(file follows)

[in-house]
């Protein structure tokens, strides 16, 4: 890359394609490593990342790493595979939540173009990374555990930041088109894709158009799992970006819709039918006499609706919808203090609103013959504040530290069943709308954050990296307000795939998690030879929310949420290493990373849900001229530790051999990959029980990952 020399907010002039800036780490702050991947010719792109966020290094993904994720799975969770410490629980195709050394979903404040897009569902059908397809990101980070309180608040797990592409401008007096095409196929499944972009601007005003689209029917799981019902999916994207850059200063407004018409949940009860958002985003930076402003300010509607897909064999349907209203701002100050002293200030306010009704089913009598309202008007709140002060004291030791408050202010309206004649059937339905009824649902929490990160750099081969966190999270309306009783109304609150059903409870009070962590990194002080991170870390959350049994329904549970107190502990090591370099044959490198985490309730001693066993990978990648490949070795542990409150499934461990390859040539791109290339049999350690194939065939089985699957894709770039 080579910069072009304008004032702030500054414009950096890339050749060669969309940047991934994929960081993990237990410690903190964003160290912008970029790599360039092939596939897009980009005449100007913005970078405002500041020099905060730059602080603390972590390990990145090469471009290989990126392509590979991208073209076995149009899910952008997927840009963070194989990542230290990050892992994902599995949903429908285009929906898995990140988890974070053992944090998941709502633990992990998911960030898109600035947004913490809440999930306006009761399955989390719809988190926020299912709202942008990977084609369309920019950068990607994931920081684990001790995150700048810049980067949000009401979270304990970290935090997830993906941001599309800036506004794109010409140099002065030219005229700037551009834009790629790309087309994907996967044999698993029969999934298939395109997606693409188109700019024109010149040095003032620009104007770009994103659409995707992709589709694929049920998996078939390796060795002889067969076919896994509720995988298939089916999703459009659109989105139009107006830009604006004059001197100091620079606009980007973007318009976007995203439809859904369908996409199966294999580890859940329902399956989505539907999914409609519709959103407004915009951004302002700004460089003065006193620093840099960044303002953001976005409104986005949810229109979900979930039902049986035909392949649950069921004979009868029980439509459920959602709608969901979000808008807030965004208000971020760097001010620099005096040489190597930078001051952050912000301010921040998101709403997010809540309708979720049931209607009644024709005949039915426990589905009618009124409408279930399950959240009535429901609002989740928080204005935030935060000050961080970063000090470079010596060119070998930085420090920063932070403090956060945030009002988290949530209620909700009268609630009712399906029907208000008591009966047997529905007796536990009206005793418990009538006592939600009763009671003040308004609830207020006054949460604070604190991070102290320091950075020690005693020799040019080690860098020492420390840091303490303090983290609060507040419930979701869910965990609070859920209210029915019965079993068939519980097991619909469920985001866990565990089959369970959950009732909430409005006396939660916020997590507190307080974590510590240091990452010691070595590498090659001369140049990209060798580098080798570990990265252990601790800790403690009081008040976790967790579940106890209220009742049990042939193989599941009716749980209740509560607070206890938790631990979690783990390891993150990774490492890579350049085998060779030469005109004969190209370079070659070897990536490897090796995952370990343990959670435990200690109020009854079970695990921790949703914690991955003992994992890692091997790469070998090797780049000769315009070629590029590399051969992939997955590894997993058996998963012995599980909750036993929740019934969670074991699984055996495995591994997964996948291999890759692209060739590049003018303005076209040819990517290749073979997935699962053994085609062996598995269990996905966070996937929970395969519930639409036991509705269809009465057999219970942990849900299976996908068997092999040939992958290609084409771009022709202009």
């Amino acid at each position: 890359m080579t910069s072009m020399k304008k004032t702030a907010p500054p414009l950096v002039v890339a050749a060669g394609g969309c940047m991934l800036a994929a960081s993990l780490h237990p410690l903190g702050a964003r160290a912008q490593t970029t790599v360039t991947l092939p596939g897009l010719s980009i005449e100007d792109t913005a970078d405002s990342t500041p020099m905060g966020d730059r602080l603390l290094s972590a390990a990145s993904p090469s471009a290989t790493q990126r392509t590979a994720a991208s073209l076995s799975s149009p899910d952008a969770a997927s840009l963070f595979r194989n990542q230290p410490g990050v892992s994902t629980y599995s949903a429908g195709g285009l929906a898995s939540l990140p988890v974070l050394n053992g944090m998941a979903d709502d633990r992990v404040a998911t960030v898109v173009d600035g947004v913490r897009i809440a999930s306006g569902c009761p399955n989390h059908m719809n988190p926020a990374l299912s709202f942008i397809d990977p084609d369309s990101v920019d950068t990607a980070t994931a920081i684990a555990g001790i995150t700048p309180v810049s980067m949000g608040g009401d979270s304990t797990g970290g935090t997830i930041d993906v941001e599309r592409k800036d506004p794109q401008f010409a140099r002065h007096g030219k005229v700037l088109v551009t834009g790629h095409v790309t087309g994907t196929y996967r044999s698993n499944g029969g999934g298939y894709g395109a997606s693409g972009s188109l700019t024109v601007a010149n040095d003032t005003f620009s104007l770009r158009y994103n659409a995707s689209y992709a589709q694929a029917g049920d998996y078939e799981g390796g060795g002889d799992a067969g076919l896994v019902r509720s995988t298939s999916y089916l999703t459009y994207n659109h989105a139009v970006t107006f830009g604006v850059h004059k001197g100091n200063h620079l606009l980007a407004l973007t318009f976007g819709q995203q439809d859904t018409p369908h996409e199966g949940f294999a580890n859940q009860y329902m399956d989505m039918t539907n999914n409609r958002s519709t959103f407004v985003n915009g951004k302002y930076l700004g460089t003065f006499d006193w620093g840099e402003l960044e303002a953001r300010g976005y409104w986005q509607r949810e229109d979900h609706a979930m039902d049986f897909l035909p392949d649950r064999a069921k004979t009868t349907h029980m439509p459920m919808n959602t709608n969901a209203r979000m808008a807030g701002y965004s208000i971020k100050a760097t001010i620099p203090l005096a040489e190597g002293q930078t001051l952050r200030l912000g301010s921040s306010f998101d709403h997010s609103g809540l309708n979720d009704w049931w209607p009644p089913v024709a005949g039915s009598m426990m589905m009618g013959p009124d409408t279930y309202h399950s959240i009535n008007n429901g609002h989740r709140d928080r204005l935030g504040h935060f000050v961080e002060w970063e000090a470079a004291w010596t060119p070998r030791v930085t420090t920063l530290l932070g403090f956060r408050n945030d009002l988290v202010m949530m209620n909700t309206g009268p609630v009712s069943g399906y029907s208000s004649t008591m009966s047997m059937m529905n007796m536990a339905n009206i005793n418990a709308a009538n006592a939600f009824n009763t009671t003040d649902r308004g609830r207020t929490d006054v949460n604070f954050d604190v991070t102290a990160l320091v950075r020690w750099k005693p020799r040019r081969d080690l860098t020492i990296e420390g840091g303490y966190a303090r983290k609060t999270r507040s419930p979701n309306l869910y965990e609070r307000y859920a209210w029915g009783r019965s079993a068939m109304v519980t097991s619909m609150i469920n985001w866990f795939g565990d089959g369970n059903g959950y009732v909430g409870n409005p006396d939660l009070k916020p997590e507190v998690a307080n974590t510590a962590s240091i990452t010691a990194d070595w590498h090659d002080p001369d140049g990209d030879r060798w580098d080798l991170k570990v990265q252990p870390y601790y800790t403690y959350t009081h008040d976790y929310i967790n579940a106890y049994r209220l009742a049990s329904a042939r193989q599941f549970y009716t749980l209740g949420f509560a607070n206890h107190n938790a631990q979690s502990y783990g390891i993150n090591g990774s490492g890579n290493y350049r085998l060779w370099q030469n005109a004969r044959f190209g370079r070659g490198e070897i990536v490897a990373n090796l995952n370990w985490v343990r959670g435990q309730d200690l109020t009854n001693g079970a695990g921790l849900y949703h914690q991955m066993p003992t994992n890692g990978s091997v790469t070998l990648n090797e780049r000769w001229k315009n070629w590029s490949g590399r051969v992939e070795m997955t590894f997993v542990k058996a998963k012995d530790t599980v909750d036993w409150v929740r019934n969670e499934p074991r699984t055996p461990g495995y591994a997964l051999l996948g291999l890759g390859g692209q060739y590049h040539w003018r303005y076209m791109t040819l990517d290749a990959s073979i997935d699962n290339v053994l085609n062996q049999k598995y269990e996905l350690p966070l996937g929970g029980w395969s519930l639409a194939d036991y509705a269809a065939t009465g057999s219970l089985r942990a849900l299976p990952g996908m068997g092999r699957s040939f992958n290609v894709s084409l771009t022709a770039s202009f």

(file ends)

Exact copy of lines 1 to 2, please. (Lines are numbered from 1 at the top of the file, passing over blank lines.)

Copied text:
[in-house]
């Protein structure tokens, strides 16, 4: 890359394609490593990342790493595979939540173009990374555990930041088109894709158009799992970006819709039918006499609706919808203090609103013959504040530290069943709308954050990296307000795939998690030879929310949420290493990373849900001229530790051999990959029980990952 020399907010002039800036780490702050991947010719792109966020290094993904994720799975969770410490629980195709050394979903404040897009569902059908397809990101980070309180608040797990592409401008007096095409196929499944972009601007005003689209029917799981019902999916994207850059200063407004018409949940009860958002985003930076402003300010509607897909064999349907209203701002100050002293200030306010009704089913009598309202008007709140002060004291030791408050202010309206004649059937339905009824649902929490990160750099081969966190999270309306009783109304609150059903409870009070962590990194002080991170870390959350049994329904549970107190502990090591370099044959490198985490309730001693066993990978990648490949070795542990409150499934461990390859040539791109290339049999350690194939065939089985699957894709770039 080579910069072009304008004032702030500054414009950096890339050749060669969309940047991934994929960081993990237990410690903190964003160290912008970029790599360039092939596939897009980009005449100007913005970078405002500041020099905060730059602080603390972590390990990145090469471009290989990126392509590979991208073209076995149009899910952008997927840009963070194989990542230290990050892992994902599995949903429908285009929906898995990140988890974070053992944090998941709502633990992990998911960030898109600035947004913490809440999930306006009761399955989390719809988190926020299912709202942008990977084609369309920019950068990607994931920081684990001790995150700048810049980067949000009401979270304990970290935090997830993906941001599309800036506004794109010409140099002065030219005229700037551009834009790629790309087309994907996967044999698993029969999934298939395109997606693409188109700019024109010149040095003032620009104007770009994103659409995707992709589709694929049920998996078939390796060795002889067969076919896994509720995988298939089916999703459009659109989105139009107006830009604006004059001197100091620079606009980007973007318009976007995203439809859904369908996409199966294999580890859940329902399956989505539907999914409609519709959103407004915009951004302002700004460089003065006193620093840099960044303002953001976005409104986005949810229109979900979930039902049986035909392949649950069921004979009868029980439509459920959602709608969901979000808008807030965004208000971020760097001010620099005096040489190597930078001051952050912000301010921040998101709403997010809540309708979720049931209607009644024709005949039915426990589905009618009124409408279930399950959240009535429901609002989740928080204005935030935060000050961080970063000090470079010596060119070998930085420090920063932070403090956060945030009002988290949530209620909700009268609630009712399906029907208000008591009966047997529905007796536990009206005793418990009538006592939600009763009671003040308004609830207020006054949460604070604190991070102290320091950075020690005693020799040019080690860098020492420390840091303490303090983290609060507040419930979701869910965990609070859920209210029915019965079993068939519980097991619909469920985001866990565990089959369970959950009732909430409005006396939660916020997590507190307080974590510590240091990452010691070595590498090659001369140049990209060798580098080798570990990265252990601790800790403690009081008040976790967790579940106890209220009742049990042939193989599941009716749980209740509560607070206890938790631990979690783990390891993150990774490492890579350049085998060779030469005109004969190209370079070659070897990536490897090796995952370990343990959670435990200690109020009854079970695990921790949703914690991955003992994992890692091997790469070998090797780049000769315009070629590029590399051969992939997955590894997993058996998963012995599980909750036993929740019934969670074991699984055996495995591994997964996948291999890759692209060739590049003018303005076209040819990517290749073979997935699962053994085609062996598995269990996905966070996937929970395969519930639409036991509705269809009465057999219970942990849900299976996908068997092999040939992958290609084409771009022709202009």